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They stole a boat and sailed to Cuba for a ‘honeymoon.’ They’re now facing prison time.

A 40-foot catamaran sailboat that was stolen from the Florida Keys in March turned up in Cuba two days later. Cuban authorities arrested a Big Pine Key couple who were on the boat when it was seized.
A 40-foot catamaran sailboat that was stolen from the Florida Keys in March turned up in Cuba two days later. Cuban authorities arrested a Big Pine Key couple who were on the boat when it was seized.

On March 30, a Big Pine Key couple set off in a sailboat moored in a Lower Keys harbor because they said they thought it was abandoned.

But once they realized they had stolen the boat, they decided to keep going and take a “honeymoon” before returning it to the Keys, according to federal court documents.

Cuban police put an end to those plans when they arrested the couple, Aaron William Burmeister, 46, and Ashley Ann McNeil, 32, two days later near the resort town of Varadero on Cuba’s northern coast.

Cuban authorities returned Burmeister and McNeil to the United States last week, according to Coast Guard Investigative Services Special Agent Jacob Kyer.

Kyer met them at Miami International Airport and arrested them on one count each of transporting a stolen vessel in interstate or foreign commerce.

Both admitted to taking the 40-foot catamaran from Newfound Harbor near the southern point of Little Torch Key on March 30, after searching for days for an abandoned vessel in which they could sail off, according to Kyer’s complaint filed in U.S. District Court Sept. 22.

McNeil said they scoped out the vessel, named Kaisosi, and paddled out to it on their kayaks. They pulled anchor and set sail. Both Burmeister and McNeil said they only realized they likely stole the sailboat when they were well underway on the high seas, Kyer wrote in his report.

They fueled the Kaisosi once they arrived in Cuba. McNeil said they planned to eventually return the vessel “to avoid any trouble,” but not before “taking a honeymoon,” she told Kyer, according to his report.

However, Burmeister told agents he and McNeil quit their jobs in Big Pine Key and “planned to possibly never return to the United States,” Kyer wrote in his report. Big Pine Key was hit hard by Hurricane Irma last September.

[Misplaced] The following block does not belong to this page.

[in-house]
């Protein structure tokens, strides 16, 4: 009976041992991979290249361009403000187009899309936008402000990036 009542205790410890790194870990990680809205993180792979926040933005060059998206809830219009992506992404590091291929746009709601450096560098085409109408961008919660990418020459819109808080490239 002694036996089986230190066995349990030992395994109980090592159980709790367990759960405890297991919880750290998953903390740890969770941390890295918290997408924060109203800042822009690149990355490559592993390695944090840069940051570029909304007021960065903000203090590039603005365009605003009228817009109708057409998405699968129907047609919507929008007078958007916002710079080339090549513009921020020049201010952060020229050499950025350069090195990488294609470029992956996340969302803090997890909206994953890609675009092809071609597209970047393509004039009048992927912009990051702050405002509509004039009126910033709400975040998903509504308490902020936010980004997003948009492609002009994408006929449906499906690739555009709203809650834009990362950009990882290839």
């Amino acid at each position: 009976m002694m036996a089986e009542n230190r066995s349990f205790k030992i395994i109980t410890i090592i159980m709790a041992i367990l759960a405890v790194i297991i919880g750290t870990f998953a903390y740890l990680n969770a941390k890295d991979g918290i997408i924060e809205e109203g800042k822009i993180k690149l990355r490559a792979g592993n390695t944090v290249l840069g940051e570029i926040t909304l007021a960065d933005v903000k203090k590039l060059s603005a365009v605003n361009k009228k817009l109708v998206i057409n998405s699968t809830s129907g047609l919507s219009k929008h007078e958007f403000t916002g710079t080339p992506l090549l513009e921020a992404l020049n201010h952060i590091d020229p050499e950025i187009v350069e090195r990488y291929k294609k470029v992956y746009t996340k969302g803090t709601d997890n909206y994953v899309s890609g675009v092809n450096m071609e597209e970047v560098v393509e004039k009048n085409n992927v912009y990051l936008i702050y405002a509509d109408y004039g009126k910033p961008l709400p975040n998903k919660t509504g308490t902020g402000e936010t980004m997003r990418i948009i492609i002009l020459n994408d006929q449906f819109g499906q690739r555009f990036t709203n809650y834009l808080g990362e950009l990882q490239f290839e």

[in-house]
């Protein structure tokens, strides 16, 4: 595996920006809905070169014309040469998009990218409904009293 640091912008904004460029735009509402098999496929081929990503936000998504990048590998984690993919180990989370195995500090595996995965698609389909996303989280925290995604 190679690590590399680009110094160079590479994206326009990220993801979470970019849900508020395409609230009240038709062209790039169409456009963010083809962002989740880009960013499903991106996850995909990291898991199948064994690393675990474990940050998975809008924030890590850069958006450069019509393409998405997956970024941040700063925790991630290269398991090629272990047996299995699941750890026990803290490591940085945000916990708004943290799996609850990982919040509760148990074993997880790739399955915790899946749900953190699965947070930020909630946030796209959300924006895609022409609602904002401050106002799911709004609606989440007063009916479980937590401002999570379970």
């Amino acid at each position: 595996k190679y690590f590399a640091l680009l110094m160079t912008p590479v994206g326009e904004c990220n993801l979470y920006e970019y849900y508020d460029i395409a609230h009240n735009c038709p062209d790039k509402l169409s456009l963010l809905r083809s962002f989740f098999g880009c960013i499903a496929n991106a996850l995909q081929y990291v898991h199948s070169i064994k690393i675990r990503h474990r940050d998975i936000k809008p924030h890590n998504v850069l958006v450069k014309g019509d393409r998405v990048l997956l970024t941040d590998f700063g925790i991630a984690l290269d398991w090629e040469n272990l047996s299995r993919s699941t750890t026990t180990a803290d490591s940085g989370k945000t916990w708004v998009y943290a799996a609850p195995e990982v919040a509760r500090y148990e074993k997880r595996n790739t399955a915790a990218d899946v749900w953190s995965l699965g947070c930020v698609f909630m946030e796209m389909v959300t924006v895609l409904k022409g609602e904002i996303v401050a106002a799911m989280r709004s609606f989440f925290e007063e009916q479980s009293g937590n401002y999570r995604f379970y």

The original destination was the Bahamas, “however, the prevailing weather conditions forced them in a southerly direction toward Cuba,” according to the complaint.

The couple’s journey ended not long after they arrived in Cuba. They fueled up at a marina in Varadero on March 31, but the dockmaster there turned them away “as it was not an official point of entry,” according to Kyer’s report.

Cuban authorities seized the vessel and arrested the couple the next day because the Kaisosi was reported stolen.

The Cuban government has been in talks to return the boat to its owner and McNeil and Burmeister to the United States since April 1, Kyer wrote in his report.

How the Cuban government discovered that the Kaisosi was stolen is a testament to the power of social media and the communications acumen of the regional sailing community.

The vessel’s owner, Hector Cisneros, noticed the boat was not in its anchorage on March 30 while he was driving along U.S. 1. He reported it stolen to the Monroe County Sheriff’s Office, the U.S. Coast Guard and the Florida Fish and Wildlife Conservation Commission.

After arranging a private plane to conduct an aerial search of the area, Cisneros posted several messages on Facebook asking to be on the lookout for his boat, which he bought for $350,000 in August 2017.

After the social media posts, Cisneros was contacted by a sailing enthusiasts group called Seven Seas Cruising Association, whose members spread the word about the boat via high-frequency radio throughout the Caribbean.

“If it wasn’t for social media and the boating community in general, who knows what could have happened,” Cisneros said in an April 3 interview with the Miami Herald/FLKeysNews.com.

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